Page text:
Omicron: A variant of concern

The authors discuss the emergence of Omicron along with its epidemiology, structural variation, diagnosis, and the current regional strategic plans to combat the virus spread.

In December 2019 in Wuhan city of China, a cluster of patients presented to local hospitals with symptoms of cough, fever, and malaise. The causative virus was identified as the severe acute respiratory syndrome coronavirus 2 (SARS-CoV-2). On Jan 7, 2020, the suspect virus was identified as novel CoV-2019. The epidemic doubling time of COVID-19 was 1.8 days, and this forced the WHO to announce COVID-19 as a global pandemic and provide frequent updates on disease statistics, case definitions, and preventive strategies through their news briefings and websites [1,2].

The emergence of the pandemic led to the race to discover a vaccine to achieve herd immunity and curtail the damaging effects of COVID-19. Many vaccine candidates have shown worthy results with the vaccination coverage and is at positive levels among developed countries. The emergency of vaccines into the pandemic population started on 31 December 2020, the Pfizer COVID-19 vaccine (BNT162b2) was issued for emergency use listing by WHO. This was followed by the AstraZeneca/Oxford COVID-19 vaccine, manufactured by the Serum Institute of India and SKBio on 15 February 2021, on 12 March 2021, the Ad26.COV2.S, developed by Janssen (Johnson & Johnson) and Moderna on 30 April 2021. COVAX, coordinated by WHO, Gavi: The Vaccine Alliance, the Coalition for Epidemic Preparedness Innovations (CEPI), acts as a programme that supports the development of COVID-19 vaccine candidates and negotiates their pricing to ensure low-and-middle-income countries have a fair shot at receiving vaccines [3,4].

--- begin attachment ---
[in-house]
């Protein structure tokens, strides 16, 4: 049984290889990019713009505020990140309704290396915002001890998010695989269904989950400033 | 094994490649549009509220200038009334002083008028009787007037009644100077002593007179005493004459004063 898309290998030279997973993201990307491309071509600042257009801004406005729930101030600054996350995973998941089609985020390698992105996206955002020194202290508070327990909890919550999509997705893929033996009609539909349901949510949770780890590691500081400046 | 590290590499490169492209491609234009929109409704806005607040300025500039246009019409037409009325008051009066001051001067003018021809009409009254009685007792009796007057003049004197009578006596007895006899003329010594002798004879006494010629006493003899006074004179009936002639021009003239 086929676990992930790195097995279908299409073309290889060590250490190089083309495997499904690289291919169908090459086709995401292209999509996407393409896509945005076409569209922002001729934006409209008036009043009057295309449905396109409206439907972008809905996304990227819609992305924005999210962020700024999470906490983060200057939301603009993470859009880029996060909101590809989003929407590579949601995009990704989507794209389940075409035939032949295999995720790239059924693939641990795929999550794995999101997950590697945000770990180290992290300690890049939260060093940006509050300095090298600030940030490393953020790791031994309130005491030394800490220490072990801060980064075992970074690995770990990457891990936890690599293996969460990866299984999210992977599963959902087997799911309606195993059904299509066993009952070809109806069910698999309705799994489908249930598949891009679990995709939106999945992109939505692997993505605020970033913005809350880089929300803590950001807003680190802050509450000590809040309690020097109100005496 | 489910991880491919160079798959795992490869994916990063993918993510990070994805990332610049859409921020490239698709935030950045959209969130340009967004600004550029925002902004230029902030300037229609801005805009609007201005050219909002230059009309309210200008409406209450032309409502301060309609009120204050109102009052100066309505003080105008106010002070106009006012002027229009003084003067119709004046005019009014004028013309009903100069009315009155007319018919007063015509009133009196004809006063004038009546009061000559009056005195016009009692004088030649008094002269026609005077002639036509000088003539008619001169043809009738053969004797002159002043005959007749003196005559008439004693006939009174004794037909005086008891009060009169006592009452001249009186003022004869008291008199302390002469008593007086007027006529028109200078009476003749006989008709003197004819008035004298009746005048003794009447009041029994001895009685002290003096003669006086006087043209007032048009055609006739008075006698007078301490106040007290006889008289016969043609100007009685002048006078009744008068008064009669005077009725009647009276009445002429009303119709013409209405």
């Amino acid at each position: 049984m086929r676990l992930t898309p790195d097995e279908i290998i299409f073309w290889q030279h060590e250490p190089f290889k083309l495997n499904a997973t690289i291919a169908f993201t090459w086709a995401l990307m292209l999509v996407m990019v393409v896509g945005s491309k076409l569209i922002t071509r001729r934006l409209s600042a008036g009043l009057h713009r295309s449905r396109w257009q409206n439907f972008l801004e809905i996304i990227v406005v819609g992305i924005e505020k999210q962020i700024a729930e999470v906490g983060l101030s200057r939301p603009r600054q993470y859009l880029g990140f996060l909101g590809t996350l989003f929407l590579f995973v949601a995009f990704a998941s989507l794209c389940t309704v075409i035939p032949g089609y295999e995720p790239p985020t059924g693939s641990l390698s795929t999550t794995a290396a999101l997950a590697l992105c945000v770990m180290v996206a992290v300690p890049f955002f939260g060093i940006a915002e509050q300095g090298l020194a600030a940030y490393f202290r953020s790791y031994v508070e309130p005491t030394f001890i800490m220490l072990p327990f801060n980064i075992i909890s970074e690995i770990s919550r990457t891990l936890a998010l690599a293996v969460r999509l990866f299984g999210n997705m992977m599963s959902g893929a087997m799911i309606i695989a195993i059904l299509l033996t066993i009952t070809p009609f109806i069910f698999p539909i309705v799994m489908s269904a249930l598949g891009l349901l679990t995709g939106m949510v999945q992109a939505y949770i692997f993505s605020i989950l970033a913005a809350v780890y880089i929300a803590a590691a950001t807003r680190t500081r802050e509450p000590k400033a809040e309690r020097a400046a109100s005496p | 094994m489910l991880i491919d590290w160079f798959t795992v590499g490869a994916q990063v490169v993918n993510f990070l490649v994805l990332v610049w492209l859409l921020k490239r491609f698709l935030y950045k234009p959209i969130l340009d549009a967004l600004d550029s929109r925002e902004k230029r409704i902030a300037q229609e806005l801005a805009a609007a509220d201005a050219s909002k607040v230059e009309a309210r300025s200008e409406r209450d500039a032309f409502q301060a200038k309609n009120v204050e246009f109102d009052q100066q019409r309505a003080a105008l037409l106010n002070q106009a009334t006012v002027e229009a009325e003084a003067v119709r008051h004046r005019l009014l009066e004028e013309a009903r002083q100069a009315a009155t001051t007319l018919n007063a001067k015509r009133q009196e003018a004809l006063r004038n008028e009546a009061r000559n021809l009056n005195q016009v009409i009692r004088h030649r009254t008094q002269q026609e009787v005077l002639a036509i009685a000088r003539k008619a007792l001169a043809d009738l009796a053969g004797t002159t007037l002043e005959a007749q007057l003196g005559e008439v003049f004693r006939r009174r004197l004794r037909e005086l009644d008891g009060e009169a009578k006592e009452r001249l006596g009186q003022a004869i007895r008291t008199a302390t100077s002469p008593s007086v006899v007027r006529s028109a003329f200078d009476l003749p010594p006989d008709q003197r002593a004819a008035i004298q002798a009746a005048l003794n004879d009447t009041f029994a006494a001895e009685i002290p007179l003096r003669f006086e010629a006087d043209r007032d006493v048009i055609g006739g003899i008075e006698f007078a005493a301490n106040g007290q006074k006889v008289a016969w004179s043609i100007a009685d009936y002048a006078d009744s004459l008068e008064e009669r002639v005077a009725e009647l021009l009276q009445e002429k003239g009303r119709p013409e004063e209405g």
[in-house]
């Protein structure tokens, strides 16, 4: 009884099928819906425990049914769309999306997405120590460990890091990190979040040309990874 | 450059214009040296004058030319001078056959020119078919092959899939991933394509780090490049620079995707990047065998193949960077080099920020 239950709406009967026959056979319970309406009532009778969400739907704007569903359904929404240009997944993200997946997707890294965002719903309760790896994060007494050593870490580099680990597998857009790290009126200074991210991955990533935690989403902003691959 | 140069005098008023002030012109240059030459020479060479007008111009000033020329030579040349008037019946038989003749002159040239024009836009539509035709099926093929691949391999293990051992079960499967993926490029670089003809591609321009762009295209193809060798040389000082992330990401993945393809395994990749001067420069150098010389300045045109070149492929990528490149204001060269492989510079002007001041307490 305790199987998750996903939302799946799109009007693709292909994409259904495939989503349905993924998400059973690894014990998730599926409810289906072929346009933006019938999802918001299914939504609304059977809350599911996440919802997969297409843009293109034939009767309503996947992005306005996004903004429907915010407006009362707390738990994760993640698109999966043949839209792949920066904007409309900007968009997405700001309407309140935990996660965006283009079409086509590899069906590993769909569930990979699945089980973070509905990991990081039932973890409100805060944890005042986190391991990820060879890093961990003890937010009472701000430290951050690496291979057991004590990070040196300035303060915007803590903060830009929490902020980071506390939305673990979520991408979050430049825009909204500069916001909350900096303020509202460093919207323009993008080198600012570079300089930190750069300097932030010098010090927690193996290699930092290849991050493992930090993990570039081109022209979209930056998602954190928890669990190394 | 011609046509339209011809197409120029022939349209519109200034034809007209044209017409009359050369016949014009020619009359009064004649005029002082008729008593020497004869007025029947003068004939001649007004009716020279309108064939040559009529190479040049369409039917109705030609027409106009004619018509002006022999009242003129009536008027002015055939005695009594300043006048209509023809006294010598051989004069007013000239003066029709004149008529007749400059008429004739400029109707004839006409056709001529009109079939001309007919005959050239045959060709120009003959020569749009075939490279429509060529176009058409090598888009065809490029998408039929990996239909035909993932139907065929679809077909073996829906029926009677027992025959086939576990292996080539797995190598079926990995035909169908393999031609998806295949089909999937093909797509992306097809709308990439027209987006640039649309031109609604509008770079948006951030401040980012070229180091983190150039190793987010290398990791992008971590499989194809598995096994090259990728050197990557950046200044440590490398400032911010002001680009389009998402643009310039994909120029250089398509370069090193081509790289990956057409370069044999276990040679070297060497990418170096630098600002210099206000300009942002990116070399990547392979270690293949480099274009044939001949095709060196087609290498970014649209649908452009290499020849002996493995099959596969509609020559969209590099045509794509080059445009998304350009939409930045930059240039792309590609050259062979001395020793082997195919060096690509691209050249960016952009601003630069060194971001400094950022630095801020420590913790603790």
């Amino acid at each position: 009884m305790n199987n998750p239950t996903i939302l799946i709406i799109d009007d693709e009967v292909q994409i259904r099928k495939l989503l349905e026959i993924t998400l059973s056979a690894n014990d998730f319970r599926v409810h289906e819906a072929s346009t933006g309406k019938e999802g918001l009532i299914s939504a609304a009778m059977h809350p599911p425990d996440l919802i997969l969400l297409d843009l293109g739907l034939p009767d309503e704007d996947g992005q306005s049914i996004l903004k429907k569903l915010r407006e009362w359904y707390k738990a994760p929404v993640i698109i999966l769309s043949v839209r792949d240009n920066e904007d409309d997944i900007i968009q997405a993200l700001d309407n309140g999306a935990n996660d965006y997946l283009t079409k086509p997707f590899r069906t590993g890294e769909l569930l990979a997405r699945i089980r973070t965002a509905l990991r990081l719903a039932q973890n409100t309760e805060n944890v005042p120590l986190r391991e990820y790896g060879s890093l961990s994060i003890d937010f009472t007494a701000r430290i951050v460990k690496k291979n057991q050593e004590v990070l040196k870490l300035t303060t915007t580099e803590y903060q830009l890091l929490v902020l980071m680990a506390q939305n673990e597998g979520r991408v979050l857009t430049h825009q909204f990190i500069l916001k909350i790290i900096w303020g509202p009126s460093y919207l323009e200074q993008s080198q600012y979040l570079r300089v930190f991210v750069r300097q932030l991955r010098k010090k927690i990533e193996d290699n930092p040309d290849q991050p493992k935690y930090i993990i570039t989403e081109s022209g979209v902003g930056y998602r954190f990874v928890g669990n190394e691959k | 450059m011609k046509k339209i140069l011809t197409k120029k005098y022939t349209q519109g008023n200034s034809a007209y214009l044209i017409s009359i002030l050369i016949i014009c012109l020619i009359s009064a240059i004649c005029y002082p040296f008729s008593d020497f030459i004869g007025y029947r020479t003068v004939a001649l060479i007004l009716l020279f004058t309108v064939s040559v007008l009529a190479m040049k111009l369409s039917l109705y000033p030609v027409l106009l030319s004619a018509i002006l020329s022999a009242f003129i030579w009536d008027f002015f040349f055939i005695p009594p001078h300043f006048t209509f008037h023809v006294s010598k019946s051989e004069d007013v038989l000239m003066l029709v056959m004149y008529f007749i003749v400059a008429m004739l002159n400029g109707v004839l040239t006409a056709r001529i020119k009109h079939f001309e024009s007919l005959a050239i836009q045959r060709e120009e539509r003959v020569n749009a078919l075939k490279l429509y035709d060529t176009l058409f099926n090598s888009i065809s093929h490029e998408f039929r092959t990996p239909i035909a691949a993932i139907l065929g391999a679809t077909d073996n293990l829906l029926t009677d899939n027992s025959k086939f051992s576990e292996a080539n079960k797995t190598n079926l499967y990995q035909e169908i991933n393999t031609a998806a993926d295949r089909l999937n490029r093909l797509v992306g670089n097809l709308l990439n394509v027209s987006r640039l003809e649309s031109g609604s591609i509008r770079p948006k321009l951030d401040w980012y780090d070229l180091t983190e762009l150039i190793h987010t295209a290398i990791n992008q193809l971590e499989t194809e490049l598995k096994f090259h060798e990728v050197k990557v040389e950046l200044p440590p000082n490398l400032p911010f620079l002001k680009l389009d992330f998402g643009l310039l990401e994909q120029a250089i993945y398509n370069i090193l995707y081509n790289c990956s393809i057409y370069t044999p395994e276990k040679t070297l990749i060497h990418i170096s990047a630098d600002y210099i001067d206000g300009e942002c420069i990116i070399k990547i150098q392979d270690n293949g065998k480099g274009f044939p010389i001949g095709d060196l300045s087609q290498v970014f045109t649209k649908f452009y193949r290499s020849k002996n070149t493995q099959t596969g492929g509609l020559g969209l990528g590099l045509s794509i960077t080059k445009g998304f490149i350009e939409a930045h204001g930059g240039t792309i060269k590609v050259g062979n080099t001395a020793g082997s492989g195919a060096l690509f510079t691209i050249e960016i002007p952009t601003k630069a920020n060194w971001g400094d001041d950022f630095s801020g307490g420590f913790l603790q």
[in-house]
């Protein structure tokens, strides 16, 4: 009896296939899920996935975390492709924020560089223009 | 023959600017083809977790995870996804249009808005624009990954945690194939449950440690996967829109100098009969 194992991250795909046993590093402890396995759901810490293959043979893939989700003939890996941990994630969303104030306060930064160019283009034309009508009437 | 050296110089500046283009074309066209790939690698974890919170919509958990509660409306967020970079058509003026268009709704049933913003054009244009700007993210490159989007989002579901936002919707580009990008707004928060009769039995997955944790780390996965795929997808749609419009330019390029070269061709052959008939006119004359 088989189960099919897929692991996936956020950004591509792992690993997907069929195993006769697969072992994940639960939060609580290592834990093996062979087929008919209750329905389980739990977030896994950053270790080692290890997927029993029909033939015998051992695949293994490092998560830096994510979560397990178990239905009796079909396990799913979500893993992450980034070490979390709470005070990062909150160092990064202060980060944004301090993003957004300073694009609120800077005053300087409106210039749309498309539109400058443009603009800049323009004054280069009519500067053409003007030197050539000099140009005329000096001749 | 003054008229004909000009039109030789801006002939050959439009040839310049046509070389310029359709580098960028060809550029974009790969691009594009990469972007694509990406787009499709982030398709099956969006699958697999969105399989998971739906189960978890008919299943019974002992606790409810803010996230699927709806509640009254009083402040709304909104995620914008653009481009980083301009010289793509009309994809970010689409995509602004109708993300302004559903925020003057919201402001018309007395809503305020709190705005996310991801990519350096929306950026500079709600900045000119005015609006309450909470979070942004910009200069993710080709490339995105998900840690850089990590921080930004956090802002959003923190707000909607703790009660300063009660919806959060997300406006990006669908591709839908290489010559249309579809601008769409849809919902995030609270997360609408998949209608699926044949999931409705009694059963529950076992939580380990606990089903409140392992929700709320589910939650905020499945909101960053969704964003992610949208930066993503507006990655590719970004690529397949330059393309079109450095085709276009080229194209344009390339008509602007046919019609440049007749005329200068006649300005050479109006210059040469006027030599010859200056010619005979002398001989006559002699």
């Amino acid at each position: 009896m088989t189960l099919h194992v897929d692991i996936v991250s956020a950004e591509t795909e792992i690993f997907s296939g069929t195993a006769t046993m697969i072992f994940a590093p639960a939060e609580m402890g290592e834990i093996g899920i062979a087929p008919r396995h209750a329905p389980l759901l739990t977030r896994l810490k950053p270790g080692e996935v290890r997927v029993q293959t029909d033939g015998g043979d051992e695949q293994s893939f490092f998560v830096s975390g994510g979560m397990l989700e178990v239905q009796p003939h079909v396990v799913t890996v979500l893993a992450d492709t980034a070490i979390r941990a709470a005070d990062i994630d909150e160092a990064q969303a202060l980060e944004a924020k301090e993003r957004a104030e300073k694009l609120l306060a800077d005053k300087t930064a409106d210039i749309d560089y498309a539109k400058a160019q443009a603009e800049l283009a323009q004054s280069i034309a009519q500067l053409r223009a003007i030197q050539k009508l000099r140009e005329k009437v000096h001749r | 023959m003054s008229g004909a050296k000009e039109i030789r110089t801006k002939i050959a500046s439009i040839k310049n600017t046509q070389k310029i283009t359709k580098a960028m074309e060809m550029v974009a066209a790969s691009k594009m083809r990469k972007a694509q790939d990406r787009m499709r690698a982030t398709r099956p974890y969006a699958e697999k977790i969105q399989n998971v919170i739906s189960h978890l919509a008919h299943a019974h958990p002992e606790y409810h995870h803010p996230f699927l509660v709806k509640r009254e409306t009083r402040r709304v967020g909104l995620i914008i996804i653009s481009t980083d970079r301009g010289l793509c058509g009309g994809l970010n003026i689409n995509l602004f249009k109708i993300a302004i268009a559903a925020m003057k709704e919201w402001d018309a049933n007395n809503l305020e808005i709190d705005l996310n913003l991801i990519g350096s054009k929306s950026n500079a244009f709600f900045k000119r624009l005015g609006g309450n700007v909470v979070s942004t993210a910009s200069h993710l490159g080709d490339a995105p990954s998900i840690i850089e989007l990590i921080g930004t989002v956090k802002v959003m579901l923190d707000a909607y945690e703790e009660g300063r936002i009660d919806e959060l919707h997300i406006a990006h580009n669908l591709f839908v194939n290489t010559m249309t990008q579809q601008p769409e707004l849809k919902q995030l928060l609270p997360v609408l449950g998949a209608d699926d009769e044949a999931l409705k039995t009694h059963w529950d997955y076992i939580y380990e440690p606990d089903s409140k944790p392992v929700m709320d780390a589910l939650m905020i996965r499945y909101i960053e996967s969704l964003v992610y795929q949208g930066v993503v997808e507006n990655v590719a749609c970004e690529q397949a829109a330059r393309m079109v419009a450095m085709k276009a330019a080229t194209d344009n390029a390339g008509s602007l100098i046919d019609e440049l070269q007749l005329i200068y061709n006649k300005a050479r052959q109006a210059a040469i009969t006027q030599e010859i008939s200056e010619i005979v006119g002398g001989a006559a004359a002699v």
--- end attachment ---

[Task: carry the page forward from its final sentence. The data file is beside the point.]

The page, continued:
During the virus evolution, the virus undergoes replication resulting in a natural by-product, termed as mutation. In SARS-CoV-2, the variants are largely focused on its spike glycoprotein. The mutated SARS-CoV-2 variants are responsible for demonstrating variation in modes of transmission, disease severity, diagnosis, and therapeutic options. With a consistent circulation and emergence of frequent variants of SARS-CoV-2, the World Health organization (WHO) established a Virus Evolution Expert Working Group (VEWG) to specifically assess SARS-CoV-2 evolution, mutations, and variants. The independent scientists and virologists formalized with the name Technical Advisory Group on SARS-CoV-2 Virus Evolution (TAG-VE). The TAG-VE group meets regularly to discuss and analyze the effects of SARS-CoV-2 variants on the high-risk population relating the modes of transmission, clinical manifestations, disease severity, diagnosis, treatment and to categorize them as either variant of concern (VOC) or a variant of interest (VOI). The TAG-VE group recommendations are informed to the WHO, and this alerts the COVID-19 prevention, control, and advisory groups to formalize a regional and national control plan to combat the emerging variants [5].

The B.1.1.529 variant was first reported to WHO from South Africa on 24 November 2021 and the WHO categorized it as a VOC and named it as Omicron. The epidemiological situation in South Africa has been characterized by three distinct peaks in reported cases due to Beta variant, and the latest of which was predominantly the Delta variant [5]. In recent weeks, infections have increased steeply, coinciding with the detection of Omicron variant. The first known confirmed Omicron infection was from a specimen collected on 9 November 2021 in South Africa. Ever since then the Omicron variant has been detected in over 30 countries around the world. The emergence of Omicron in South Africa is mainly due to its poor vaccine acceptance rate with only 24.6% of South Africa been fully vaccinated compared to the global rate of 42.7%. However, the rest of Africa has much lower vaccination rate than South Africa with fully vaccination rate as low as <0.1% in the Democratic Republic of the Congo [6].

The Omicron has been of concern due to its large number of mutations, an increased risk of reinfection and the occurrence of the virus in fully vaccinated individuals. Current SARS-CoV-2 PCR diagnostics continue to detect this variant. Several labs have indicated that for one widely used PCR test, one of the three target genes is not detected (called S gene dropout or S gene target failure) and this test can therefore be used as marker for this variant, pending sequencing confirmation. Using this approach, this variant has been detected at faster rates than previous surges in infection, suggesting that this variant may have a growth advantage [5,7].